“The forest threats summary viewer is an excellent tool for individuals concerned about environmental threats to healthy forests, or how these threats affect trees in their backyard,” says Danny C. Lee, EFETAC Director. “The viewer will make forest research more relevant and useful to forest land managers and homeowners by connecting them with resources to help address their concerns.”
The viewer is a user-friendly, Web-based tool searchable by forest threat (e.g., hemlock woolly adelgid) or by State. Threats are categorized by today’s familiar forest concerns, including invasive plants, insects and diseases, loss of open space, climate change, and wildland fire. The user is also provided current and credible Web links to other Federal, State, and local resources that offer additional in-depth information. This initial version of the multi-phased tool will be continually updated with environmental threats as well as additional search features.
"UNC Asheville is excited to be working with the Forest Service on a project that provides an innovative and dynamic way for people to access information on forest threats," said Karin Lichtenstein, NEMAC project manager and research associate. "This new collaboration allows students to work directly on applied research projects and create real products for the public that help the environment."
EFETAC and NEMAC joined forces in June 2006 to create user-friendly tools that share the latest research and expertise concerning threats to forest health. These tools will assist forest landowners, managers, policy makers, scientists, and general audiences make sound land management decisions.
Perdita Spriggs | EurekAlert!
Alkaline soil, sensible sensor
03.08.2017 | American Society of Agronomy
New 3-D model predicts best planting practices for farmers
26.06.2017 | Carl R. Woese Institute for Genomic Biology, University of Illinois at Urbana-Champaign
Whether you call it effervescent, fizzy, or sparkling, carbonated water is making a comeback as a beverage. Aside from quenching thirst, researchers at the University of Illinois at Urbana-Champaign have discovered a new use for these "bubbly" concoctions that will have major impact on the manufacturer of the world's thinnest, flattest, and one most useful materials -- graphene.
As graphene's popularity grows as an advanced "wonder" material, the speed and quality at which it can be manufactured will be paramount. With that in mind,...
Physicists at the University of Bonn have managed to create optical hollows and more complex patterns into which the light of a Bose-Einstein condensate flows. The creation of such highly low-loss structures for light is a prerequisite for complex light circuits, such as for quantum information processing for a new generation of computers. The researchers are now presenting their results in the journal Nature Photonics.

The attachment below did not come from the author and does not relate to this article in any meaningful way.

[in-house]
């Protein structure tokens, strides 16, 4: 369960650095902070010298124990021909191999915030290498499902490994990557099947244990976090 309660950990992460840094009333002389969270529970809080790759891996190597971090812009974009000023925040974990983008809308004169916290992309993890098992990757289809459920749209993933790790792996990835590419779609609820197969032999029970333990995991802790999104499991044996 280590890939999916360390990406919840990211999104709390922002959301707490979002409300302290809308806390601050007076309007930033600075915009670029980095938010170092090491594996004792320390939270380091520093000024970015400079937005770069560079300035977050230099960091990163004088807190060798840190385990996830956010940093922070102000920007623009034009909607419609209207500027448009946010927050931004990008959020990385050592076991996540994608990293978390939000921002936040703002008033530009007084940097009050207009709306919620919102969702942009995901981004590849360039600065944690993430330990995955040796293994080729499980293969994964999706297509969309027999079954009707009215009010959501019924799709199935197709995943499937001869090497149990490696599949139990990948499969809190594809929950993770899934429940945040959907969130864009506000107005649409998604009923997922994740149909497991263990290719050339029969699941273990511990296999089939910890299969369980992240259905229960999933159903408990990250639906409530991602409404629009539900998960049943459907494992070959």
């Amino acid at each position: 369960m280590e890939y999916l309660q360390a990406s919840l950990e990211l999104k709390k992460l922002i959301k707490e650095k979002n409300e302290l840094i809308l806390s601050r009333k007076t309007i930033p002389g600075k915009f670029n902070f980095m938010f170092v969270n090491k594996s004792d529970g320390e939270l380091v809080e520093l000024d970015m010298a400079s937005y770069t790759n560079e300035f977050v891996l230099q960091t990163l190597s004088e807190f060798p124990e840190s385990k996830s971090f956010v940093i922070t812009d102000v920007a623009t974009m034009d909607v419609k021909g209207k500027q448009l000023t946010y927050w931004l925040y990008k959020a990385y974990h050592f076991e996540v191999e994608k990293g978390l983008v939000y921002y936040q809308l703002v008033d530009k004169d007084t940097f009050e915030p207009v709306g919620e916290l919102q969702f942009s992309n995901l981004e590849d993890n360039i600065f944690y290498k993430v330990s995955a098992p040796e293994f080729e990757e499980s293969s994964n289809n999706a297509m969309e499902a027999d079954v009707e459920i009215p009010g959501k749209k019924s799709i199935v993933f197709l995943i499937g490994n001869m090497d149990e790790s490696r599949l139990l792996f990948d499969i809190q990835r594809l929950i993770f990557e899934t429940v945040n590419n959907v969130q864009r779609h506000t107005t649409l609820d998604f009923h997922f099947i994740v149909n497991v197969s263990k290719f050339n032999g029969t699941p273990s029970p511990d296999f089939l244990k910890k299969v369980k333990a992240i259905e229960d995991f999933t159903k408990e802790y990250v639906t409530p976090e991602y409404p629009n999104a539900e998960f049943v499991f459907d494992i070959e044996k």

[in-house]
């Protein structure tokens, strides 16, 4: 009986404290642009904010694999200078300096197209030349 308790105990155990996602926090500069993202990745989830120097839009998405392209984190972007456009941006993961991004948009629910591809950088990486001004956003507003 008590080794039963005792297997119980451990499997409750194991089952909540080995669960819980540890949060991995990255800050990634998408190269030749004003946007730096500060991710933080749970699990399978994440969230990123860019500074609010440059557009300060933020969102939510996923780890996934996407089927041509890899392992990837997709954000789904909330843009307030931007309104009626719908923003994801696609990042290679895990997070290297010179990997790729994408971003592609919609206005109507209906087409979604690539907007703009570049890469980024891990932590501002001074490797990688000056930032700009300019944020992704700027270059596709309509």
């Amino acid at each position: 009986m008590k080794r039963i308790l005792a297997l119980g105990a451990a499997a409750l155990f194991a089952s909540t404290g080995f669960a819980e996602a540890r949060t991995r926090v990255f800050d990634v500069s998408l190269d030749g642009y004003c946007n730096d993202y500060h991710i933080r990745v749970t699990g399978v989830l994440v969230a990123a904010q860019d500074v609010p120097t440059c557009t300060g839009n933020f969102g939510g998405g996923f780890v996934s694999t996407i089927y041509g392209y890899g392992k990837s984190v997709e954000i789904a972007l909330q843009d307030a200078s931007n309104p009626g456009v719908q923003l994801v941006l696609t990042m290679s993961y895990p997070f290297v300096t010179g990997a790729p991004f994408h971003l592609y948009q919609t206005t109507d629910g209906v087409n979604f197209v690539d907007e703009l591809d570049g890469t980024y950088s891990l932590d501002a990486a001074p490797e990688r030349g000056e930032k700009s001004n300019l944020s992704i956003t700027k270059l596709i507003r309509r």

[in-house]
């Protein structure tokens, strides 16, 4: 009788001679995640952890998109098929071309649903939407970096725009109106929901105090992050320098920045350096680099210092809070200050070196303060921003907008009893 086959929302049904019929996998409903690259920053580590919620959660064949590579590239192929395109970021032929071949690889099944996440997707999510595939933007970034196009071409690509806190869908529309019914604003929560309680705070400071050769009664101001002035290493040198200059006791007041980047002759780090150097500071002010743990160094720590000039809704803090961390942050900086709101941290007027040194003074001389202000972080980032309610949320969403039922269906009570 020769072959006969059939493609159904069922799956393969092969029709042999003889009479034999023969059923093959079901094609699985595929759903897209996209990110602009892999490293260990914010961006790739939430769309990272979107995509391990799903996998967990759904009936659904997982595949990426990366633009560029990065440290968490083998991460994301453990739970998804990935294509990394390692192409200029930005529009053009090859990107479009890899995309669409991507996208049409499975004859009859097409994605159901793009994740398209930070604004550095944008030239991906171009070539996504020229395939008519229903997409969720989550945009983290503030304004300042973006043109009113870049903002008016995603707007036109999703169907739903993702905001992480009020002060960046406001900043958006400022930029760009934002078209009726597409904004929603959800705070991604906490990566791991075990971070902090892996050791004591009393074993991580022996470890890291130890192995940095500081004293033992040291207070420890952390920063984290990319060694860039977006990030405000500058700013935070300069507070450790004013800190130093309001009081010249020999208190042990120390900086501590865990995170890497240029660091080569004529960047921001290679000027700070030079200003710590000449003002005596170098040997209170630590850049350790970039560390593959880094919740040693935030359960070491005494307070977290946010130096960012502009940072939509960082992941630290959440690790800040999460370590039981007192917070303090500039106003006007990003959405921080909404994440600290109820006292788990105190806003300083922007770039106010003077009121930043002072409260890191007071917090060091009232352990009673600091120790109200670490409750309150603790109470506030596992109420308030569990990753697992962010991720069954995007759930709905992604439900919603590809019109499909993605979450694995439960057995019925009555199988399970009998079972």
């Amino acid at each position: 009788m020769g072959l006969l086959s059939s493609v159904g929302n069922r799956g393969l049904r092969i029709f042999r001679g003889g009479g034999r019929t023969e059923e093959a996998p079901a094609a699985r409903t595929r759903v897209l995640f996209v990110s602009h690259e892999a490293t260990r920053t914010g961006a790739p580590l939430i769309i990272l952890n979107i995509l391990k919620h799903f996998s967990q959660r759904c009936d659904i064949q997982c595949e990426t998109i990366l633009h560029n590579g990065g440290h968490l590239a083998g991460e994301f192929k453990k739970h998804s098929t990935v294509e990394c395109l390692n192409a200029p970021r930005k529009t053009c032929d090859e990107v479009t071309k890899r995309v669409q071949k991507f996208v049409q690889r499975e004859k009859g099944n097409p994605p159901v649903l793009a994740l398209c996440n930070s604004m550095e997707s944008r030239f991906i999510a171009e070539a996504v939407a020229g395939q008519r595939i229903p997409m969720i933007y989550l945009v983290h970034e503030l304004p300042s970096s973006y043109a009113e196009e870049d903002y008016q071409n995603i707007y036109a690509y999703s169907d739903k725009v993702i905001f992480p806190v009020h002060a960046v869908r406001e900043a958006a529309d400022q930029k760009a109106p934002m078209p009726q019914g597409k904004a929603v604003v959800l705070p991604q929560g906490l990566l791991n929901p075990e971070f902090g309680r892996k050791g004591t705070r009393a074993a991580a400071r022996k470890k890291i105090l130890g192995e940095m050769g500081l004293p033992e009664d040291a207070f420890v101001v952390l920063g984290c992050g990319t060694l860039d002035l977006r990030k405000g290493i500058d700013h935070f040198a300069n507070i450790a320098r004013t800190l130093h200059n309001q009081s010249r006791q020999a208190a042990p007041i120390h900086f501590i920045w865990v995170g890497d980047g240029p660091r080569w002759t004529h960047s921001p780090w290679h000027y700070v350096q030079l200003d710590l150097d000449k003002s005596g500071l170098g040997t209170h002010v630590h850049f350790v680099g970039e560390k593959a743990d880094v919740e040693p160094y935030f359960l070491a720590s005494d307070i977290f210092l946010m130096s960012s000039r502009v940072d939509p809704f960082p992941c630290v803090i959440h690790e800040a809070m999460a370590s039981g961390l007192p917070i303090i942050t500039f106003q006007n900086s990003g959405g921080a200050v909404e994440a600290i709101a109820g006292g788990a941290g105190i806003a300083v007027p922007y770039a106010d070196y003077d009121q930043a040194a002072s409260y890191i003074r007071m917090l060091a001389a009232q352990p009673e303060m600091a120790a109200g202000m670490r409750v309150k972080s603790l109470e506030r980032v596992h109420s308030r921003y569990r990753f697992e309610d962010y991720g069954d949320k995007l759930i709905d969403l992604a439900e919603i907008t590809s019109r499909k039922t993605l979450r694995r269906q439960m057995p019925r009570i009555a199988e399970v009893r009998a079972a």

Light particles (photons) occur as tiny, indivisible portions. Many thousands of these light portions can be merged to form a single super-photon if they are...
For the first time, scientists have shown that circular RNA is linked to brain function. When a RNA molecule called Cdr1as was deleted from the genome of mice, the animals had problems filtering out unnecessary information – like patients suffering from neuropsychiatric disorders.
While hundreds of circular RNAs (circRNAs) are abundant in mammalian brains, one big question has remained unanswered: What are they actually good for? In the...
An experimental small satellite has successfully collected and delivered data on a key measurement for predicting changes in Earth's climate.
The Radiometer Assessment using Vertically Aligned Nanotubes (RAVAN) CubeSat was launched into low-Earth orbit on Nov. 11, 2016, in order to test new...
A study led by scientists of the Max Planck Institute for the Structure and Dynamics of Matter (MPSD) at the Center for Free-Electron Laser Science in Hamburg presents evidence of the coexistence of superconductivity and “charge-density-waves” in compounds of the poorly-studied family of bismuthates. This observation opens up new perspectives for a deeper understanding of the phenomenon of high-temperature superconductivity, a topic which is at the core of condensed matter research since more than 30 years. The paper by Nicoletti et al has been published in the PNAS.
Since the beginning of the 20th century, superconductivity had been observed in some metals at temperatures only a few degrees above the absolute zero (minus...
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